Michael Toolan says that every narrative has three elements: the teller, a tale, and an addressee. Look at the power of the tale above: the arm of the teller is fully stretched towards the sea, but the boys are intent as their gaze is fixed on the teller. What is he telling?
Perhaps it is not that difficult at times.
However, that doesn’t make all things told, narratives. For example, a running commentary on a game that you are watching in a stadium, is not a story.
Hawthorn (1985) says that a story is a sequence of events, directly mediated by telling. We stare at and through it. While our eyes are fixed at the telling, our minds are at that which is being told.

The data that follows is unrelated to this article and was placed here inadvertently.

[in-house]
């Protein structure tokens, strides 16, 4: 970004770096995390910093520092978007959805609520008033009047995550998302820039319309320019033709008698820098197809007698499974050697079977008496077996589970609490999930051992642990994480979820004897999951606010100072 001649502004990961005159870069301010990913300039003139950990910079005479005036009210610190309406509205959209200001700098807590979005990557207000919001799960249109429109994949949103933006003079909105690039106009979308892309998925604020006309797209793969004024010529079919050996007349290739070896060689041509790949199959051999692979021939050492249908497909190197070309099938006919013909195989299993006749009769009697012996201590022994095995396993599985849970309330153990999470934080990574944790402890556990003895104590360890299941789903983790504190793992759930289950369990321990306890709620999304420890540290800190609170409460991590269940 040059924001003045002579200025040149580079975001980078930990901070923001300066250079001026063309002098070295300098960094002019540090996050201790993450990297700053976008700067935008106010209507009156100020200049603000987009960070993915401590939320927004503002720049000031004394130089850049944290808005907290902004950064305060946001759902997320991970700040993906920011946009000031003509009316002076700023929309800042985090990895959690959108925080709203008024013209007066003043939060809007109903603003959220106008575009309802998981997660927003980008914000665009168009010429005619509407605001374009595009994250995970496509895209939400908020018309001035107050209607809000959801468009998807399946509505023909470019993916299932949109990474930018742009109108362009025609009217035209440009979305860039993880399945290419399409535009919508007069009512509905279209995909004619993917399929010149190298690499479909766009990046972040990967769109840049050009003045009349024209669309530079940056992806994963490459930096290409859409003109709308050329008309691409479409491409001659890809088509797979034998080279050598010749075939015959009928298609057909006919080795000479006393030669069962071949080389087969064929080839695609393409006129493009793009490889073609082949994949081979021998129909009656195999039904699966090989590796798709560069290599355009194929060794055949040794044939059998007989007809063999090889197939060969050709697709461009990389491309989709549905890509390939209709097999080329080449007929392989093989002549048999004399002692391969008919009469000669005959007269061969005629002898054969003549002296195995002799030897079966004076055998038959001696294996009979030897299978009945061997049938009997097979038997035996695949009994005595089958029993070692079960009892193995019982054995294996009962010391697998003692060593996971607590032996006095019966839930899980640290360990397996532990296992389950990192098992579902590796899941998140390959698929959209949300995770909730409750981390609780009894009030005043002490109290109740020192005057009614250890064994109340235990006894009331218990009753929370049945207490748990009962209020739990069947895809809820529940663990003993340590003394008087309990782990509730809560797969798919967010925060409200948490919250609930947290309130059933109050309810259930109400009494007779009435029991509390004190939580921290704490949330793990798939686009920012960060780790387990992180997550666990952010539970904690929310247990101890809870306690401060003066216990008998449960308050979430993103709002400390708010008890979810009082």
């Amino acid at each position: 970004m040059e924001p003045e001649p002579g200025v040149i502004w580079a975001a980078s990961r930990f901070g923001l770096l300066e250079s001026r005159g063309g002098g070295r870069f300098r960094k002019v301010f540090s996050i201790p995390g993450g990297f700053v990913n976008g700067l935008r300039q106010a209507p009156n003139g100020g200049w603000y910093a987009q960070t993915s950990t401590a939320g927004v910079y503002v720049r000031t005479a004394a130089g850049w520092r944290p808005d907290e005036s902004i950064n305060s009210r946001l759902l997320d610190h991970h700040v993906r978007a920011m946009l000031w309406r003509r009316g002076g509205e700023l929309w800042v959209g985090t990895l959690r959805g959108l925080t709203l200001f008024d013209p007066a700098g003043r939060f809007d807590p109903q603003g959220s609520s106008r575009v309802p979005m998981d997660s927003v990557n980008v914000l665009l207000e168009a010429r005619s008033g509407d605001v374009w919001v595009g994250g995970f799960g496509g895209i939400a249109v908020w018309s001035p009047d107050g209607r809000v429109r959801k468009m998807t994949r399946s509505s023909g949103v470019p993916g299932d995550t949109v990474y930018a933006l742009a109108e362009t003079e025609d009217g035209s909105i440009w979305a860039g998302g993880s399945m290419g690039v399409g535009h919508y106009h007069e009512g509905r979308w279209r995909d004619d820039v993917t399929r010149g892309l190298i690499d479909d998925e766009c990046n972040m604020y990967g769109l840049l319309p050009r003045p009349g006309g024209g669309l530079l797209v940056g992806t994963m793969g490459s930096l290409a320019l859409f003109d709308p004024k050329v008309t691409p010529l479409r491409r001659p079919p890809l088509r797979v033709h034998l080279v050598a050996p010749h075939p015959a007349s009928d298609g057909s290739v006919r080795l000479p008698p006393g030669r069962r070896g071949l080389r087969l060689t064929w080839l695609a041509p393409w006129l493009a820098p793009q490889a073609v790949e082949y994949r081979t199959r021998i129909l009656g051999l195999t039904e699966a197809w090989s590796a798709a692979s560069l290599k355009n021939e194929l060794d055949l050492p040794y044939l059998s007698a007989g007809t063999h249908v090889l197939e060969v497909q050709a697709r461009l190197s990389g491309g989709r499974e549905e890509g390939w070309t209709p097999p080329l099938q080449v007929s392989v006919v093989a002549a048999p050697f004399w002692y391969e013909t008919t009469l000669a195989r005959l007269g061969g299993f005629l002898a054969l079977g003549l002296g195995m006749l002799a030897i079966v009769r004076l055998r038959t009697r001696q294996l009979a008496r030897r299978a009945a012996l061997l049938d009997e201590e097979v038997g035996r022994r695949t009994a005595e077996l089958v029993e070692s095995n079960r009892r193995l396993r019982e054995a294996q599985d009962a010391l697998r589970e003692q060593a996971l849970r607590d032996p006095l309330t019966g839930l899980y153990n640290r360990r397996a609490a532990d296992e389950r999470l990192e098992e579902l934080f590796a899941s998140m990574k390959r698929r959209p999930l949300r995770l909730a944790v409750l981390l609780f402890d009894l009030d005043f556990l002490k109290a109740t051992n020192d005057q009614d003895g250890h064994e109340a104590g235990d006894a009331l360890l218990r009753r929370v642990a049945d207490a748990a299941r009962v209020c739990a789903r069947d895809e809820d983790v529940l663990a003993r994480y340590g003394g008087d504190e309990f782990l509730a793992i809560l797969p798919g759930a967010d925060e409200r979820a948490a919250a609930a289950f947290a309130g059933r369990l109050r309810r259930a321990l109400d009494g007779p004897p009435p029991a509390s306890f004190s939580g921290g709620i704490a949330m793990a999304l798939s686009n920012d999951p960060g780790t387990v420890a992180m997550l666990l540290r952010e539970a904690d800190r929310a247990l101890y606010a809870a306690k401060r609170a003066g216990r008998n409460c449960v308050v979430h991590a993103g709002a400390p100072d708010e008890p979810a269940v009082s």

Narrative is different from conversation, and hence in a way describes the narrator. Though there are narratives that are stand-alone. You can take them or leave them. They are not necesarily linked to their authors or the contexts.
Further, there are three crucial element of a narrative.
- Fabrication: Not as spontaneously as a conversation. Some thought and effort goes into planning, arranging, and choosing.
2. Trajectory: Narratives are expected to, and usually they do, ‘go’ somewhere with some development, towards some conclusion and resolution.
3. Prefabrication: All narratives may be unique. But they also have some bits common with many others.
… and so, here I am, getting packed and ready to leave to meet my narratives and the narrators thereof!